Tourism’s future: a 100% Covid-free NZ
Kick-starting tourism? Really? Slow tourism might be better, argues Juergen Gnoth of the University of Otago
The coronavirus crisis will spell the death knell for most tourism businesses in New Zealand. Nobody really knows how long the crisis will last, has ideas of what to do, or where to begin. What can the visitor and hospitality sector really do once we move out of lockdown?
The government has opted for a caring stance to help businesses survive. However, this will only last for so long. When that money runs out, when reality kicks in, inflationary pressures rise, because conditions overseas signal that international tourists will keep staying away for quite some time.
It would therefore be wise to focus on the local market. We need to dig up and refresh the old slogan, “don’t leave town 'til you’ve seen the country”!
However, discretionary income and opportunity for holiday travel will also be scarce for times to come. People’s confidence is shaken because, after all, people coming from overseas turned out to be the major vectors and spread of the virus.
We will therefore need to stay local because overseas, the worst is still to come. Infections both in Europe and the USA are still on the rise, while in Asia speculation is rife as to what the conditions really are. There is talk of secondary and tertiary waves of infections, different strains of the virus, or mutations in the mix.
Unless New Zealand can present itself as clean of the virus, and protect its citizens through stringent and effective border controls, a questionable amount of energy and money into technological solutions and marketing will have to be spent to entice others to come to the far end of the South Pacific.
International airport operations and conduits will be weary and sluggish to open. Borders will be closed for some nationalities but not others. And, given the time-lag of the virus’ spread between continents and countries, between those who eventually will have a vaccine and those who don’t, there will be further waves of infections.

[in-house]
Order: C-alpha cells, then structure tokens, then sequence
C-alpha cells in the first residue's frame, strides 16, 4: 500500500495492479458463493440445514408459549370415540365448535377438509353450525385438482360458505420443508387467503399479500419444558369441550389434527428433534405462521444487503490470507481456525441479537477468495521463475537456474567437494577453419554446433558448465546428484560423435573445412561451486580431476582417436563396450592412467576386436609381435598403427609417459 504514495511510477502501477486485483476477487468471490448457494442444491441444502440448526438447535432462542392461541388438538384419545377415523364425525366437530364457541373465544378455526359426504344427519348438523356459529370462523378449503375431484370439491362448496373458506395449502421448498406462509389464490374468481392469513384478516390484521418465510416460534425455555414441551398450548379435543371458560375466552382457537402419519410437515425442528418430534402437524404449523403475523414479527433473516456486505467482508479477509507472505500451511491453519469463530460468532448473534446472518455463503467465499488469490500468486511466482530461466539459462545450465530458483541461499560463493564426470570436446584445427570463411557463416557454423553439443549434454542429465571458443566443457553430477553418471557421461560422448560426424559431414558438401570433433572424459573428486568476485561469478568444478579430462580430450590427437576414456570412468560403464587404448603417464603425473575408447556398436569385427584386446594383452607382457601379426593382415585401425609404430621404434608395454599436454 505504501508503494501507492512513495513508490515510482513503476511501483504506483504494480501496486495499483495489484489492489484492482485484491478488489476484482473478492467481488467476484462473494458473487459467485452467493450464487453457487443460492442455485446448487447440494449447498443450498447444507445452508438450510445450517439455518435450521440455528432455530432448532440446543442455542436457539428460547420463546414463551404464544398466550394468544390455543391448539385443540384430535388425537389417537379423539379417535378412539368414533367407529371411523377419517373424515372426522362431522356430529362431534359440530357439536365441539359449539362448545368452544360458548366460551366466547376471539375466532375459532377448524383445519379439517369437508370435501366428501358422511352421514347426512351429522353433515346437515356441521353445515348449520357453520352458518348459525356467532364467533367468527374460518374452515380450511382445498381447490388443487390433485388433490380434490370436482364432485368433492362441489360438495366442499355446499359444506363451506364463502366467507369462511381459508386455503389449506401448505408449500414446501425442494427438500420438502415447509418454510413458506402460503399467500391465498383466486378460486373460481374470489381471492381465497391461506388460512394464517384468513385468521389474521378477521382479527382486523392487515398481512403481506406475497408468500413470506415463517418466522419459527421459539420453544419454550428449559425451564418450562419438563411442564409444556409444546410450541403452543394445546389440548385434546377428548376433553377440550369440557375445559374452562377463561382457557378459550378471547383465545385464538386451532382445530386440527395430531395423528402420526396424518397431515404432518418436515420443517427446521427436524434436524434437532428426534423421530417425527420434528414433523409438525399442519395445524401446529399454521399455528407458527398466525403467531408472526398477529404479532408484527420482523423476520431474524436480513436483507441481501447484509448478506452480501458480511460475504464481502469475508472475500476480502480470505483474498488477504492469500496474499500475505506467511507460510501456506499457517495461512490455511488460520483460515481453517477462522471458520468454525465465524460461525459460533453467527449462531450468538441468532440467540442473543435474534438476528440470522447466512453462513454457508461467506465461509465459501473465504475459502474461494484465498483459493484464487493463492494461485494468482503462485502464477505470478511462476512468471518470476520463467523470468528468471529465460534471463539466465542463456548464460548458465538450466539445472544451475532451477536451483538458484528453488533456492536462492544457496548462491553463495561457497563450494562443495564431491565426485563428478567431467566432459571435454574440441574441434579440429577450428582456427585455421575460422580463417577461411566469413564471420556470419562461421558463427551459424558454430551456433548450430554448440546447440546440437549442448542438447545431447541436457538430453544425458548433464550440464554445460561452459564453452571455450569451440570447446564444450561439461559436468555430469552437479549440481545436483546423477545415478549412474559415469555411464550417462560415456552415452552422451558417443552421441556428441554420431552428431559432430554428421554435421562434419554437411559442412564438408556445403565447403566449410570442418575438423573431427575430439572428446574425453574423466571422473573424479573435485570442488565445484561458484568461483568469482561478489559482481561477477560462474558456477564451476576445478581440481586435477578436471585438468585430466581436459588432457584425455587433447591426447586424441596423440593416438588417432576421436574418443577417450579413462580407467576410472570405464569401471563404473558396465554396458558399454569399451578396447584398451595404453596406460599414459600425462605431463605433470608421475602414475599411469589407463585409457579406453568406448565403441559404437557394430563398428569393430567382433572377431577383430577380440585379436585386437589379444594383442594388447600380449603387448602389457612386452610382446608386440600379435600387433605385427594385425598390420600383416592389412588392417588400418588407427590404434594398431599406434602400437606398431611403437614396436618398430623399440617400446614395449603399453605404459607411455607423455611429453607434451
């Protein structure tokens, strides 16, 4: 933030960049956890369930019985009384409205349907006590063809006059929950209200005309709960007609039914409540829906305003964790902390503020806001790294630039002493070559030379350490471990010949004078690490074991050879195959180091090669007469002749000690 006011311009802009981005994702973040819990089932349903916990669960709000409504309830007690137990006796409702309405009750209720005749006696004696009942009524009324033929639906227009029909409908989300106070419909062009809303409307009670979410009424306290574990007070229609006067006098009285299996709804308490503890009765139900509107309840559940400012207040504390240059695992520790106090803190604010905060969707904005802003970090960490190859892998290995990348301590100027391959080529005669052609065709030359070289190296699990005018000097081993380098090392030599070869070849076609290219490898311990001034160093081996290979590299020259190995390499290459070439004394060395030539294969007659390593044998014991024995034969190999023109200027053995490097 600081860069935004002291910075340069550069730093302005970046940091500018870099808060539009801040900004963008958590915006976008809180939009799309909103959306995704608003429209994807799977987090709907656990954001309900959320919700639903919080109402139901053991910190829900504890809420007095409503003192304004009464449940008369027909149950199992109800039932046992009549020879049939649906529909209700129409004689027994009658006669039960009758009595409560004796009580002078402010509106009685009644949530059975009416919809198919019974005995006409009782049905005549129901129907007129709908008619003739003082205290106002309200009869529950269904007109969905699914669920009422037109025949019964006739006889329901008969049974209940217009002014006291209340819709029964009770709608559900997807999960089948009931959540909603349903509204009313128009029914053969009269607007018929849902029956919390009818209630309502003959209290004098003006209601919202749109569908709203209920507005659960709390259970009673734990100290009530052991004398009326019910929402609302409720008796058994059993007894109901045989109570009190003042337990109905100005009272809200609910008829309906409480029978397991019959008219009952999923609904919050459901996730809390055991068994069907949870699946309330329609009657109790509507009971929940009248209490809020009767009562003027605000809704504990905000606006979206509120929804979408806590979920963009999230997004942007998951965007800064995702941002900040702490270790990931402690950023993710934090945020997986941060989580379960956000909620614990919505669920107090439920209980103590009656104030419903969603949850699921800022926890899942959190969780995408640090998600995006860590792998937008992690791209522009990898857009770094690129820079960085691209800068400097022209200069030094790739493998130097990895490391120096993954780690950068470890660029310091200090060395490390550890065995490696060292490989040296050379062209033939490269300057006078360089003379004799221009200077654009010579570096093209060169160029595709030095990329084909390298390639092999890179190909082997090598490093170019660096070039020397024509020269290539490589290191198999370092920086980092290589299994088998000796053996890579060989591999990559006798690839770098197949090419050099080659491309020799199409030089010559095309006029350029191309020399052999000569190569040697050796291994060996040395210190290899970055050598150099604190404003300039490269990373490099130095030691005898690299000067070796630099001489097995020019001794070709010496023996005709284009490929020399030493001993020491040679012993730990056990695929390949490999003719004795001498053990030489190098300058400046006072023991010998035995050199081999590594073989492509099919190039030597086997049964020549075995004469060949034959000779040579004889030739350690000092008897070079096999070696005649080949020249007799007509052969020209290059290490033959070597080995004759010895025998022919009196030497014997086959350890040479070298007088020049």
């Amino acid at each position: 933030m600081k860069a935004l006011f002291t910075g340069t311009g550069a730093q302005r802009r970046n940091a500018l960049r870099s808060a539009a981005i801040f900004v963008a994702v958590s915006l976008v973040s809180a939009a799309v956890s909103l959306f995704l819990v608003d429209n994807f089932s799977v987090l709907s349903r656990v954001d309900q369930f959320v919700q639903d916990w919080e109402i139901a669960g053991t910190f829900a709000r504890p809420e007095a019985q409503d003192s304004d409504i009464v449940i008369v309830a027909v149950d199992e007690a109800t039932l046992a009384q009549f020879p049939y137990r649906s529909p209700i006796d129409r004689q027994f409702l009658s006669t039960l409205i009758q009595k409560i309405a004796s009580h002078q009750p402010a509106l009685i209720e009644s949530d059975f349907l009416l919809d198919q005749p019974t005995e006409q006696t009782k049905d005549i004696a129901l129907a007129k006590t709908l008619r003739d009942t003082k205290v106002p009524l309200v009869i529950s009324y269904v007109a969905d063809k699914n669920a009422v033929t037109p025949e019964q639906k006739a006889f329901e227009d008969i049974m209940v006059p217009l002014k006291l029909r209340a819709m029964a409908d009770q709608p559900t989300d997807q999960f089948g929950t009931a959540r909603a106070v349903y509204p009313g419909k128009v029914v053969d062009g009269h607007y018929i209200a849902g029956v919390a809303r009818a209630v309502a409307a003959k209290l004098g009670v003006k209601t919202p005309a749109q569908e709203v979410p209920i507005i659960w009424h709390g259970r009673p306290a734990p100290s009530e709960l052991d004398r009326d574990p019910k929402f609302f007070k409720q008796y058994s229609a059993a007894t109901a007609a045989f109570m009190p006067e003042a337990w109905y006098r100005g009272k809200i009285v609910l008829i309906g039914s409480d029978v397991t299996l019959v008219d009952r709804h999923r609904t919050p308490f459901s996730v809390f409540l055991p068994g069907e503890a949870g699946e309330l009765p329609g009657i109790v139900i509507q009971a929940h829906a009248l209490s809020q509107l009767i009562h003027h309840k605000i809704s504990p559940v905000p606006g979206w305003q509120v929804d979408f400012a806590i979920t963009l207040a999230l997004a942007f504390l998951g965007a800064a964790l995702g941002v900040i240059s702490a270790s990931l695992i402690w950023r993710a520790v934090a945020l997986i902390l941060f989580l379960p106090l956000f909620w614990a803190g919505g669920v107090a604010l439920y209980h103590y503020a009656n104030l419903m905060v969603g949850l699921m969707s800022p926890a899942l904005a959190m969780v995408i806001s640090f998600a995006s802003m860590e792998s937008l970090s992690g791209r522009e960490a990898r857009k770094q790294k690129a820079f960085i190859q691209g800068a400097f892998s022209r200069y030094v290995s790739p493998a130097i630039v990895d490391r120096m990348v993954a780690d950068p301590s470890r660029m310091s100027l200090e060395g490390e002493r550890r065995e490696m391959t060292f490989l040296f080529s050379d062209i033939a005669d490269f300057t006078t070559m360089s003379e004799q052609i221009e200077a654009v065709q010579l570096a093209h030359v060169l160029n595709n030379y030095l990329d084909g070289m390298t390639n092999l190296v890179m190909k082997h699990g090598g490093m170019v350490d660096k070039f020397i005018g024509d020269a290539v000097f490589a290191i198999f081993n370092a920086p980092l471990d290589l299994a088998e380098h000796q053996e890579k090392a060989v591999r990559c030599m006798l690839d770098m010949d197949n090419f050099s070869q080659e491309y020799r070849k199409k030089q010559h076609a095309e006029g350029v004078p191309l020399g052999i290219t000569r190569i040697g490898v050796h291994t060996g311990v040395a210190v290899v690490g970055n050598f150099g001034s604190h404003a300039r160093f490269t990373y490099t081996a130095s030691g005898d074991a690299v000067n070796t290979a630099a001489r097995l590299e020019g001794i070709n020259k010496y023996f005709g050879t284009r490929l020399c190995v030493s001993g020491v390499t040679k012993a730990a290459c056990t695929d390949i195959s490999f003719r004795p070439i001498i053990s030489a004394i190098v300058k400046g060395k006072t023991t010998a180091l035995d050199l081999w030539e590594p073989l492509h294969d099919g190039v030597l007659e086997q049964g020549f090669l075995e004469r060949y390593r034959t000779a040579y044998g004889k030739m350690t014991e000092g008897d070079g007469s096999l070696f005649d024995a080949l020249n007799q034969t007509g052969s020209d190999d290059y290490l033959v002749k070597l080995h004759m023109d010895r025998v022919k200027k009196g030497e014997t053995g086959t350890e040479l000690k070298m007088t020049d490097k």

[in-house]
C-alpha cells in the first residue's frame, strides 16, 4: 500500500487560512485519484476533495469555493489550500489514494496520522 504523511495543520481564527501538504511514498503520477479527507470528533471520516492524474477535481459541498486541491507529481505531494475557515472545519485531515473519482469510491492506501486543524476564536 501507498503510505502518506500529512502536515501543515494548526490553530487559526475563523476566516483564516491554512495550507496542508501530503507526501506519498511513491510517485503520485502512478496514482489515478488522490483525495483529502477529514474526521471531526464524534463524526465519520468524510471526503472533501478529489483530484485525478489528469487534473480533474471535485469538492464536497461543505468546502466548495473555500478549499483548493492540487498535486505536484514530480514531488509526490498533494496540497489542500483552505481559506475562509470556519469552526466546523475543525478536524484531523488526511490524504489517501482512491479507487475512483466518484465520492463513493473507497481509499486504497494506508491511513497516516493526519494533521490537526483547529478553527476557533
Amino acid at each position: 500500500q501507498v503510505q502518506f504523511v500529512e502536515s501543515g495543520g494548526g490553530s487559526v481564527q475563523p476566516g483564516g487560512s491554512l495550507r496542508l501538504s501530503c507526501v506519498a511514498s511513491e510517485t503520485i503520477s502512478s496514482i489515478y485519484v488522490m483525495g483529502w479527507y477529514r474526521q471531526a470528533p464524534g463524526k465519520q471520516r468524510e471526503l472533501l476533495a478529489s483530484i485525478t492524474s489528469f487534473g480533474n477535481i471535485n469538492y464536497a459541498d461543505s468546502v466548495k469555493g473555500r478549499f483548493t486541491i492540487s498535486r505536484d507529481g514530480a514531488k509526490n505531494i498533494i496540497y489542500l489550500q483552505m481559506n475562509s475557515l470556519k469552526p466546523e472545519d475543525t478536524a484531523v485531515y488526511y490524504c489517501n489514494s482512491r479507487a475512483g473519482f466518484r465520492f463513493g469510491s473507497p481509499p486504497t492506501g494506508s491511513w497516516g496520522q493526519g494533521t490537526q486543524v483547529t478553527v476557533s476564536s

New Zealand may open itself to selected markets, such as Singapore or South Korea who appear to be as successful in dealing with the virus. This would have to come at a cost and such selectivity may be questionable technologically and philosophically.
There is little choice for Air New Zealand and Tourism New Zealand but to mothball part of their operations. Fortunately, New Zealand’s brand image overseas is generic. Our agricultural products are in high demand, and our health strategies, should they succeed, will support our brand. They will be in line with our clean and green image in the world. No other marketing will be needed for a while.
The key to the survival of the tourism sector is to focus on locals, and on traditional Kiwi activities and values that made this country famous for international tourists in the first place: the outdoors, unique culture, and sports, where everybody can have a go. To promote these activities to local markets successfully, business owners will need to get involved locally. They will need to refresh and help invigorate their locality by adding value, by giving more for less. That is, by increasing productivity and by reducing price and profit expectations. They need to actively help build resilience and make future tourism more sustainable, for, what else can they do?
New strategies need to keep visitors for longer in a region and promote wellbeing. They need to slow down and reduce visitors’ ecological footprint, i.e., their CO2 output, and refrain from reliance on imported consumer goods. ‘Buy local, stay local’ needs to be made attractive.
To benefit locals and day-visitors, and to ‘green’ the tourism sector at the same time, New Zealand’s destinations need to change their image and business models that used to promote them as a road-trip destinations. Cities and communities would fare better and support their local visitor sector more, were they to build and promote activity circuits, by creating hub-and-spoke offers, and by bundling activities, rather than by growing as ‘coach-stop attractions’. Visitors and tourists need to be able to return to the place they started from. They will then be able to make better use of local facilities and bundled attractions more efficiently.
The recent push for wider bike and pedestrian trails throughout the country serves the need to localise and decelerate the visitor economy. They are a good start. Business owners and their employees need to volunteer, be active on city councils, sponsor and help on local initiatives that create family attractions, mountain bike parks, or walk-ways. Hospitality, scenic, sports and cultural attractions need to be embedded in health and wellbeing activities to rebuild the local market as the basis for international tourism in the future.
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